Sir Christopher Wren overcame a complete lack of formal training and scant firsthand knowledge of European architecture to become a master of his art. He built nothing before he was thirty; but by the time he was seventy and still very active, his achievements rivaled those of any European architect. Wren was gifted with a fertile imagination, and his artistic gifts were complemented by his brilliant technical ingenuity. This combination is apparent in Wren's greatest work, St. Paul's Cathedral in London, which required rebuilding after the Great Fire of 1666. The famous dome of St. Paul's is a masterpiece of engineering, but it is also considered among the most beautiful in the world; it occupies a striking place in the London skyline as a legacy to England's greatest architect. This intelligent, well-illustrated survey by the late Margaret Whinney includes discussions of Wren's churches and secular buildings, and provides a look at several of his unexecuted designs.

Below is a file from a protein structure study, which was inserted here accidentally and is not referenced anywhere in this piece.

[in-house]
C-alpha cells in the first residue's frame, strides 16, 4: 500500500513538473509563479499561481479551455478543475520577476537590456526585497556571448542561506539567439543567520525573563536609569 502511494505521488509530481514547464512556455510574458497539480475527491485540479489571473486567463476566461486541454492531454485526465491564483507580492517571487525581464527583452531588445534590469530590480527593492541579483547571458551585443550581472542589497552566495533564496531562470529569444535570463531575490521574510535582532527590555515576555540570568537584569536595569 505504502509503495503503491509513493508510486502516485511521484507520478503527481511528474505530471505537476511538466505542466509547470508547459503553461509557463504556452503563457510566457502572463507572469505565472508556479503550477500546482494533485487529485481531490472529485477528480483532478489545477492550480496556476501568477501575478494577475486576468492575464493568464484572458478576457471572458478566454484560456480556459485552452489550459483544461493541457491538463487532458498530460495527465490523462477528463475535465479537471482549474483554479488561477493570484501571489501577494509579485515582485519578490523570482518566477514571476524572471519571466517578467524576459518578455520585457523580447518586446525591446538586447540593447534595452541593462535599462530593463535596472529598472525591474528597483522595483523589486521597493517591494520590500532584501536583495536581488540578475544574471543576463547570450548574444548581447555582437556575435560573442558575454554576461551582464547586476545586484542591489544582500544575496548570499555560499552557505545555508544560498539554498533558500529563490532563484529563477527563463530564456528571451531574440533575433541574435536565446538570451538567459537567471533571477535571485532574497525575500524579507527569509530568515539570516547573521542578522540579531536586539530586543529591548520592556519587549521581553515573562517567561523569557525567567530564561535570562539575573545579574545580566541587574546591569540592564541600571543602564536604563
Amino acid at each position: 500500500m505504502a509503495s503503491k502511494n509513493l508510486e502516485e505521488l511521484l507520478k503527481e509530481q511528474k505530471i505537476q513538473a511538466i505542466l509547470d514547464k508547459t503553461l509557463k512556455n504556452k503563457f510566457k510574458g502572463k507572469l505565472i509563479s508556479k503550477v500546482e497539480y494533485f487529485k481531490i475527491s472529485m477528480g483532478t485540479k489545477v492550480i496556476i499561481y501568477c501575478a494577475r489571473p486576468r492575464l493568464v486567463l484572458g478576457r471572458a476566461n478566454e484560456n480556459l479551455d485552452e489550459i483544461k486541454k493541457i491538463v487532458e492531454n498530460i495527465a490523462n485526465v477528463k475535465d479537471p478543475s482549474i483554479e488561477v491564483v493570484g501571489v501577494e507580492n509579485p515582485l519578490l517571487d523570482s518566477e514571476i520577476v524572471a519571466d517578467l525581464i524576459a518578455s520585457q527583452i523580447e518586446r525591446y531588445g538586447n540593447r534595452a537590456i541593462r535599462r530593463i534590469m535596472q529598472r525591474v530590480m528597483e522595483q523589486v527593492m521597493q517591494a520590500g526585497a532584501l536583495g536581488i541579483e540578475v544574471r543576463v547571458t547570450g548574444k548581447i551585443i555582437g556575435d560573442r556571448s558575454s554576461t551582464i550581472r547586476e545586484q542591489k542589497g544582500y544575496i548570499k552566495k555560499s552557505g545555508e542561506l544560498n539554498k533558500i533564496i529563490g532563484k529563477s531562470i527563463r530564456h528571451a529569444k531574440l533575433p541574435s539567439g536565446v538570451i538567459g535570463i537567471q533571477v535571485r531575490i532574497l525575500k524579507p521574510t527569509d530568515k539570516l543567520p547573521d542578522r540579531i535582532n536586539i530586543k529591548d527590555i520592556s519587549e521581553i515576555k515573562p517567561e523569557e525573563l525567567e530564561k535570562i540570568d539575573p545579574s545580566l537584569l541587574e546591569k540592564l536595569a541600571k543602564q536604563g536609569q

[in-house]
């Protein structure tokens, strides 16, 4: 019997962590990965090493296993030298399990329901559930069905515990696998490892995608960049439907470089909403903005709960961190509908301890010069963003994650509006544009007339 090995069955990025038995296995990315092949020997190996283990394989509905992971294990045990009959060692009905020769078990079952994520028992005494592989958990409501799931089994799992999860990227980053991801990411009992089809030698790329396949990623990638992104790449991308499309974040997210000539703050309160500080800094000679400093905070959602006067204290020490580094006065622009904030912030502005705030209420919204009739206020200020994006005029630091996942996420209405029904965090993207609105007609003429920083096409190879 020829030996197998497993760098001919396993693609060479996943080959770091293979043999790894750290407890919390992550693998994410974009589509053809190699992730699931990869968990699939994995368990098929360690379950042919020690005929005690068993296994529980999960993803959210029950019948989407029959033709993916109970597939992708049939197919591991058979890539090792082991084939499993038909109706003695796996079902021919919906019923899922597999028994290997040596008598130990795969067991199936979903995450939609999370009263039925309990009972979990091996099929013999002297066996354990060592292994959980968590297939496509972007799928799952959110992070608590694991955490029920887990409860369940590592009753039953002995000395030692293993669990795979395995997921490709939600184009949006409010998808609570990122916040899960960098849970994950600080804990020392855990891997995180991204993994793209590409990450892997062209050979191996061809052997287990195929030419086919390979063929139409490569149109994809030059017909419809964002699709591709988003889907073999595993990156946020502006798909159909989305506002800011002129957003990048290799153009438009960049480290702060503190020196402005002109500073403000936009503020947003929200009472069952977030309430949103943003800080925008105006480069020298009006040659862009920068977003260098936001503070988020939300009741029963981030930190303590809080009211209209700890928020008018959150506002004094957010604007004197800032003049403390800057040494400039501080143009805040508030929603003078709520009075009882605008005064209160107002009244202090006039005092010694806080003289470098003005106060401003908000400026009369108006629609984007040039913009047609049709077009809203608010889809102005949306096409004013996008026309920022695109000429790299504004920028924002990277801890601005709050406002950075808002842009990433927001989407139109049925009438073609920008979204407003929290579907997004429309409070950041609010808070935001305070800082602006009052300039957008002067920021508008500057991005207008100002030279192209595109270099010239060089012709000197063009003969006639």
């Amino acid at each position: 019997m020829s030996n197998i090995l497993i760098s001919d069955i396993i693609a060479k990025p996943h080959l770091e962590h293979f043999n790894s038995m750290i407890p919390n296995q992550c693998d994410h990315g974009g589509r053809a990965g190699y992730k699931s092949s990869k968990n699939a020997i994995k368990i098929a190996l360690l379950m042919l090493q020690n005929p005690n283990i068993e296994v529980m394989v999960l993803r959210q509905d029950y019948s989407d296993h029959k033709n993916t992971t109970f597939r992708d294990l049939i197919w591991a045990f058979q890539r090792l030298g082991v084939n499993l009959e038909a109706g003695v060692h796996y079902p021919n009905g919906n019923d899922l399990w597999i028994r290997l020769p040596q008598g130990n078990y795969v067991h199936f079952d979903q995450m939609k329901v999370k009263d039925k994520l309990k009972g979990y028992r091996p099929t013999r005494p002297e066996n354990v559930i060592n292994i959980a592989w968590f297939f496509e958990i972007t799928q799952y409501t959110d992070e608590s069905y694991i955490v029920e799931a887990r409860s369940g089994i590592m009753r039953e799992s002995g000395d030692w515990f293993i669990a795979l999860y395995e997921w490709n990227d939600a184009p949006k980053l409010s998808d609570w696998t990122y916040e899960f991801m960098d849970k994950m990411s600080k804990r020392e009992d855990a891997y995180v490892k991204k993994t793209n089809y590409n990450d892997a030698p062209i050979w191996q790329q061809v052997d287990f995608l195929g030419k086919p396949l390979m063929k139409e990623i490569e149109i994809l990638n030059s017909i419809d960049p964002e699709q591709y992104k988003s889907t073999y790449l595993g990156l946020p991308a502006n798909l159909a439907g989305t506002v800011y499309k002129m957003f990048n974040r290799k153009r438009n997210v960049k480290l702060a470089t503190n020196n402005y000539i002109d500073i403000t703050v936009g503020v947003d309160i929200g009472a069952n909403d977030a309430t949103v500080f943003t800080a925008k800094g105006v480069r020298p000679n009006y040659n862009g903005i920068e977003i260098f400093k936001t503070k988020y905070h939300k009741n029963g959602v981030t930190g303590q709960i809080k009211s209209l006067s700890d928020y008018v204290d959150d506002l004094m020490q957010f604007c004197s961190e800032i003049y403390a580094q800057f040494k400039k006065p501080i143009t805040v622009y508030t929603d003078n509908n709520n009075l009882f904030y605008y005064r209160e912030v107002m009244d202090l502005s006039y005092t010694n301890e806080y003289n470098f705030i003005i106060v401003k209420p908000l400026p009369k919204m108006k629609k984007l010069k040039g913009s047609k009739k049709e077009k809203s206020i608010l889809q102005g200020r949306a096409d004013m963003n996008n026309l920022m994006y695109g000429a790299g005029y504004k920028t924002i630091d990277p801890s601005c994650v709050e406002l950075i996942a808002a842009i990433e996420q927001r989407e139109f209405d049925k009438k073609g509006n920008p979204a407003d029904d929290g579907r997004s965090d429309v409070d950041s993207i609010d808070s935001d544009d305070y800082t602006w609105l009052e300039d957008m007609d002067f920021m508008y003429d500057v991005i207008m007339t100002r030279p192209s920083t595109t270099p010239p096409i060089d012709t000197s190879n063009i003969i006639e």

"Dr. Whinney leads one through his more glorious buildings and past the more interesting of his unexecuted designs at an invigorating pace." --The Economist